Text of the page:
If you are interested in sketching in watercolor, documenting your travels or your daily life, I will be teaching a "Sketching in Watercolor: Plein Air" Workshop" at the Winter Garden Art Association. One this fall, November 14 & 15 and one this spring, April 11 & 12. Leave me a comment or send me an email if you would like to register for the spring class.
My complete workshop schedule is on my web site here.
There is a group of artists that goes out every Friday to paint at Epcot and I'm joining them to make it a "painting practice" similar to a yoga practice. Just like yoga, it clears the mind and you feel great after you do it! I'm really enjoying it because it reminds me of watercolor sketching on my travels, and since we are painting the countries in World Showcase at Epcot, it especially feels that way! This was my third time and already I can feel an improvement in drawing, painting and time management. (I have posted a number or my watercolor travel sketches you can see by clicking here. You can scroll through and look at a number of older posts.)
These sessions I'm painting a bit more in detail than what I normally do in my watercolor sketch book but I'm trying to stay loose and spontaneous as I do while sketching. It's hard not to get too caught up in the details.
I feel the key has been for me to take time with the drawing, site measuring and getting the proportions accurate. There is nothing more frustrating than to put a really loose drawing down, start to paint then realizing there is something way off, which is what happened to me a few weeks ago. I spent about an hour on this drawing, block in. Knowing I was going to paint, I wasn't too detailed with the pencil work. I'm drawing with a mechanical pencil and painting on a 9 x 12 Arches Watercolor Block.
The last couple of times I stayed for two hours, this time three. One hour dedicated to drawing and two for painting. Having more time for the painting allowed me to get closer to a finished painting, but I still feel I have a few areas and values I would like to tweak.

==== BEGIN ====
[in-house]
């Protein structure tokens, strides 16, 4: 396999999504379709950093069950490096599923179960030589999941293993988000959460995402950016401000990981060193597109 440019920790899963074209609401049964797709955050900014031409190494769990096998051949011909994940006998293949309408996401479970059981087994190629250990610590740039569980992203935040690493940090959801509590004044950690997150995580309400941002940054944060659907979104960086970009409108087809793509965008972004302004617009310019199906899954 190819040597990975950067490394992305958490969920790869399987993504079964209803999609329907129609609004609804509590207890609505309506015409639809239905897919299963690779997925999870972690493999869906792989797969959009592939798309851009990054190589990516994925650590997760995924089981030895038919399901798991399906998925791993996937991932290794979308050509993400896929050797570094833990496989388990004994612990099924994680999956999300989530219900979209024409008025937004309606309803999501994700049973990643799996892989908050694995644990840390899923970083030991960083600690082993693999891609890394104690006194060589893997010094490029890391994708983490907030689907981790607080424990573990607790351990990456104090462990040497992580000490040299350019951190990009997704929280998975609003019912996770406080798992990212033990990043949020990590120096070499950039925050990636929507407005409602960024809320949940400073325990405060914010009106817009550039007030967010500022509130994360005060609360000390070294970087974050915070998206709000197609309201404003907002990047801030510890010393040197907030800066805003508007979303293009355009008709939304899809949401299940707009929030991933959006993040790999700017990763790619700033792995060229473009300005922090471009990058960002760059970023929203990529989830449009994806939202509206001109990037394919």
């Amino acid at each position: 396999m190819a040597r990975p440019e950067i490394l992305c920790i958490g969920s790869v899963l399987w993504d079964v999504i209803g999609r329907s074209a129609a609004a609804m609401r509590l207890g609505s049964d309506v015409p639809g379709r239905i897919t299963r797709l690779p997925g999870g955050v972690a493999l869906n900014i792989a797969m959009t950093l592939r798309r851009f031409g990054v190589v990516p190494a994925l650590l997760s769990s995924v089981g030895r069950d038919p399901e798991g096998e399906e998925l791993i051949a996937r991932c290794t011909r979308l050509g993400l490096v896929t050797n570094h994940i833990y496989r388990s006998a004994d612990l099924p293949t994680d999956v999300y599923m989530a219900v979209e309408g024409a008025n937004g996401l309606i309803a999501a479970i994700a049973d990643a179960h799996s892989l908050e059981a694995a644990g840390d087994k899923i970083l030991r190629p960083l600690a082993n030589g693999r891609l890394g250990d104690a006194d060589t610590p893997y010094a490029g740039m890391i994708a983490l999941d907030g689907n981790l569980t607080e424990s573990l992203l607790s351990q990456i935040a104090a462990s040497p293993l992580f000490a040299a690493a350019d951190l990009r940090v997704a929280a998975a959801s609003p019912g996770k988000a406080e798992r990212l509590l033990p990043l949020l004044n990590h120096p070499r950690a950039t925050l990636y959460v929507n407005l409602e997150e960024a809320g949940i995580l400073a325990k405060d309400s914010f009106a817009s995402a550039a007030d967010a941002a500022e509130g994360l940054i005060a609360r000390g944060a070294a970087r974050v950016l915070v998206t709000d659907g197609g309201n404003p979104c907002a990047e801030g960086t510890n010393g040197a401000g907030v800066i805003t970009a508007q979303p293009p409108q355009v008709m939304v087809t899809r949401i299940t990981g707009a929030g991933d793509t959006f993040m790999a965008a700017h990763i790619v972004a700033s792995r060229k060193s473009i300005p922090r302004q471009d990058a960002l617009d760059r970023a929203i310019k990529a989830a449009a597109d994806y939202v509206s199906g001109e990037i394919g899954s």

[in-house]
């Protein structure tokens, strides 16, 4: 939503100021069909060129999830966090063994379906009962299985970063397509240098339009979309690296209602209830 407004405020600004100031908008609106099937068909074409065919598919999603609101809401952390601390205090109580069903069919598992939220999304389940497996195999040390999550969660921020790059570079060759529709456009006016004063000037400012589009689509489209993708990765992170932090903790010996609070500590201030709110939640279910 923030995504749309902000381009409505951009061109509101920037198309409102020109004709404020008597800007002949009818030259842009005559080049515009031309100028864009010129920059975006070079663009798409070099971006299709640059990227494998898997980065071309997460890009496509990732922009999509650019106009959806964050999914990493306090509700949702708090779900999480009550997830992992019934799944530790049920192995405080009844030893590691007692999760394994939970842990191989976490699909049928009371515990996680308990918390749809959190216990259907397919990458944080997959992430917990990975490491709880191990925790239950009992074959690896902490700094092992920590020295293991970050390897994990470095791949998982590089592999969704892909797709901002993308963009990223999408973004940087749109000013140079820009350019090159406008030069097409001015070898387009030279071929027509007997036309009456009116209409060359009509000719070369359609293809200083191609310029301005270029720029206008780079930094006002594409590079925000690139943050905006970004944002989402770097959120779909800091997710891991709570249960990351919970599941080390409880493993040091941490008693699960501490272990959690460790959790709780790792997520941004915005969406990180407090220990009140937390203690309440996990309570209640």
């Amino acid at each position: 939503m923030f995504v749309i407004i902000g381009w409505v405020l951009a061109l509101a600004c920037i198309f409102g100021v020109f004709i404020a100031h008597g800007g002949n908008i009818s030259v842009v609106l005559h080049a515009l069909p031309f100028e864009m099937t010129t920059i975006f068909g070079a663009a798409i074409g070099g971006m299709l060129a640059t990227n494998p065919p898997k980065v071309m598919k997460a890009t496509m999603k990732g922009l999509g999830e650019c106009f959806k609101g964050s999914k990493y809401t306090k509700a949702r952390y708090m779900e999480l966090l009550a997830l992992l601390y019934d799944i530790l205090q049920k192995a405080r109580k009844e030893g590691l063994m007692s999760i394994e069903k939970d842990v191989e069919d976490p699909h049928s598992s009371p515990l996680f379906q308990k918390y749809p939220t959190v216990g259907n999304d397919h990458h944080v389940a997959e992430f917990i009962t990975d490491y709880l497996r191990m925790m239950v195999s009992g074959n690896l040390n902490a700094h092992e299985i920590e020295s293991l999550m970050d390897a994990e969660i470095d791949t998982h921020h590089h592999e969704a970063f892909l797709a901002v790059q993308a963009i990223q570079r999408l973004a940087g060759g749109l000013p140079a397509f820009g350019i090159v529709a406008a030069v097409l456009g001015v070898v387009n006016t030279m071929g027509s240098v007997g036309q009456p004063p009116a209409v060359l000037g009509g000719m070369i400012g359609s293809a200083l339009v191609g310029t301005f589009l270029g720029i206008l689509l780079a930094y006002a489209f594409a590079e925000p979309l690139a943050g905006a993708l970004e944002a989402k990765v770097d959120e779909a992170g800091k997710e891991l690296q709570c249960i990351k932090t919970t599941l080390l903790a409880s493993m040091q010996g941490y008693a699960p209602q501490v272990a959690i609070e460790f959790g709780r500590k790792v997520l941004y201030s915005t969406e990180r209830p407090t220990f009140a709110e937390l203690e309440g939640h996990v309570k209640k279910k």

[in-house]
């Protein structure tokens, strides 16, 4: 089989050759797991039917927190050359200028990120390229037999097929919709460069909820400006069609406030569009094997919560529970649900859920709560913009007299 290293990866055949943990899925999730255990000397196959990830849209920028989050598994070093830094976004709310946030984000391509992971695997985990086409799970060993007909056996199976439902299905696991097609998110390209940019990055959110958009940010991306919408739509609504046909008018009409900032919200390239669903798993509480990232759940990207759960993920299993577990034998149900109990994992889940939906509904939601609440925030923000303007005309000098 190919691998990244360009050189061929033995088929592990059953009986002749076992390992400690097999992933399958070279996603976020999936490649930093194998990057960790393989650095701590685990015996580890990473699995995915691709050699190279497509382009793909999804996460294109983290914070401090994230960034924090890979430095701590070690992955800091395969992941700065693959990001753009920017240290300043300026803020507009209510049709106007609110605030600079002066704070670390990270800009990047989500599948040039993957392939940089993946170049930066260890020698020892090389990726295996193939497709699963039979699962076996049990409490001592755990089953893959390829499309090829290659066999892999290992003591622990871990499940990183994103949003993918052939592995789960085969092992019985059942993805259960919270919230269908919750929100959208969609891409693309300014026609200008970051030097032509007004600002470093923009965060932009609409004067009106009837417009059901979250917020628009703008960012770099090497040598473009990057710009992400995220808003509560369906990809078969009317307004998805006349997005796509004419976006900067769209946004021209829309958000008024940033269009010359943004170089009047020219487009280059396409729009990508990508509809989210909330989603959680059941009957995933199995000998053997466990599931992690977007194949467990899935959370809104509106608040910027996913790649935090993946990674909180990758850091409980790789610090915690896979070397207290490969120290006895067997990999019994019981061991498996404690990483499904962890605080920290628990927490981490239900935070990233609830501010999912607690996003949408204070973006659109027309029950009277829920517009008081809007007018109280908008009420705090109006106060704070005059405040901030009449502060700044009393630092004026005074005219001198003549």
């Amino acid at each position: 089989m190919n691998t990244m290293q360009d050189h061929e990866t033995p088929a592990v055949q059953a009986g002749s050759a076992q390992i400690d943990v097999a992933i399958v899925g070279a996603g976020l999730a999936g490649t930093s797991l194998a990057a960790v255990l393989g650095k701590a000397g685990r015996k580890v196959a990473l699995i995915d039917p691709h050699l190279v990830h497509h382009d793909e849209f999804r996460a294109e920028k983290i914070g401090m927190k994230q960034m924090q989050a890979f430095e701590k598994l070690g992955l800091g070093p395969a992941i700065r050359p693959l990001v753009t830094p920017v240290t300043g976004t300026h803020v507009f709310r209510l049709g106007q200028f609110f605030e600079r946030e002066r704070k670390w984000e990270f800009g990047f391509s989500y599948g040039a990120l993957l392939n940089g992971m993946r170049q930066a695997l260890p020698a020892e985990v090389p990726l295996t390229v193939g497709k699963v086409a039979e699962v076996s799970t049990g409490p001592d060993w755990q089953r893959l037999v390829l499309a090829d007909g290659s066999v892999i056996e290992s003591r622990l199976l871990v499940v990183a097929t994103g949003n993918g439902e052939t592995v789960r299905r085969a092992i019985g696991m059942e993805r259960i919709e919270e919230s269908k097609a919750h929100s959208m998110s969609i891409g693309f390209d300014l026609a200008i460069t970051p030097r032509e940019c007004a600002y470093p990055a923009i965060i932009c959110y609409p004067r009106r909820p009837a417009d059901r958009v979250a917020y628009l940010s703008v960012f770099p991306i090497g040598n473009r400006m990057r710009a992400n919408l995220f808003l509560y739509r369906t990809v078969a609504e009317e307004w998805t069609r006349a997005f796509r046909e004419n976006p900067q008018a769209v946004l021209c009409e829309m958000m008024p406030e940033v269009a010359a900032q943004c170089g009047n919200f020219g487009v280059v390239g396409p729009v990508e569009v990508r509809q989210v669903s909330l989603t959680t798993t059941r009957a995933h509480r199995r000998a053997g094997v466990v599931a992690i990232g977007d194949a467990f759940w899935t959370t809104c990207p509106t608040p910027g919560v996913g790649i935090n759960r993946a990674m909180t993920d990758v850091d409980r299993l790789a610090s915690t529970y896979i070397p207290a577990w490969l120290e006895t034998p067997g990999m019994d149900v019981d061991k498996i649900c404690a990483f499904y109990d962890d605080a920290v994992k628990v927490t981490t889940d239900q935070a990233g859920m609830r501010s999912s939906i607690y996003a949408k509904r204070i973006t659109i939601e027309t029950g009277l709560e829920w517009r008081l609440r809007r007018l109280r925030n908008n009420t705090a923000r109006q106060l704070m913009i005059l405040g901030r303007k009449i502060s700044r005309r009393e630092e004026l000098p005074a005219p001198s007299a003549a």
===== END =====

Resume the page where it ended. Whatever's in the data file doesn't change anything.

I'm also being more conscious of composition and editing out details, not wanting to paint an area just because it's there if I feel it won't work in the painting. You can see from the view that I edited out the white building on the left. I didn't want a big white block on one side of the painting.
If you paint plein air or sketch in watercolor, I wold love for you to make comments and share any tips!
Last Friday I painted with the Walt Disney Imagineers again from one of the bridges overlooking the lake and a view of the Japan Pavilion at Epcot. I am loving my en Plein Air Pro Easel the more I use it. It is so easy to set up and I find it very comfortable to work on. We had a bit of a cloudy over cast day and at one point it started to drizzle a bit, but not enough to pack up. I thought I would show bit of a progression. It took about 2 hours to draw and paint. I got it to a point I feel I can finish it in the studio. I'm working on an Arches Watercolor Block and a palette of various colors I'm experimenting with to determine a good plein air palette with the number of wells I have.
Last week I had the fortunate opportunity to plein air paint with some Walt Disney Imagineers in Italy, at Epcot. We arrived at sun up to have just shy of a couple of hours to paint. Instead of working in my sketch book I thought I would give the plein air easel a go and work on piece of paper. I don't know why but when I'm working in the sketch book I'm looser and don't focus on the details as much. I need to start applying that same mentality to the piece of paper! Maybe I should work smaller to have the same size surface as my sketchbook and I won't have the urge to be as detailed.
It was a glorious day and it's so magical being in the park before the guests arrive!
Next time I'm going to force myself to be quicker with the drawing/sketch so there is more time for painting.
It's been a busy few weeks. Where on earth did September go! I'm finally feeling a bit caught up from having been gone in September moving my daughter back to college and attending the Florida Watercolor Society convention. I was not able to attend the "An Affair of the Art," Disney Ryman Show out in Los Angeles, as it was going on the same time as the convention. However, my husband who was out there on business was able to go! He sent me photo updates throughout the evening and I was so happy to learn that "Balinese Lotus," sold!
I also had a painting Do You do Voodoo in the current exhibition, "The Edge of Night, " at the 127 SoBo Gallery and it sold at the opening reception last Thursday!
I hope everyone is having a nice fall season. We finally got some cool weather here in Florida last Sunday, so I have a bit of a pep in my step!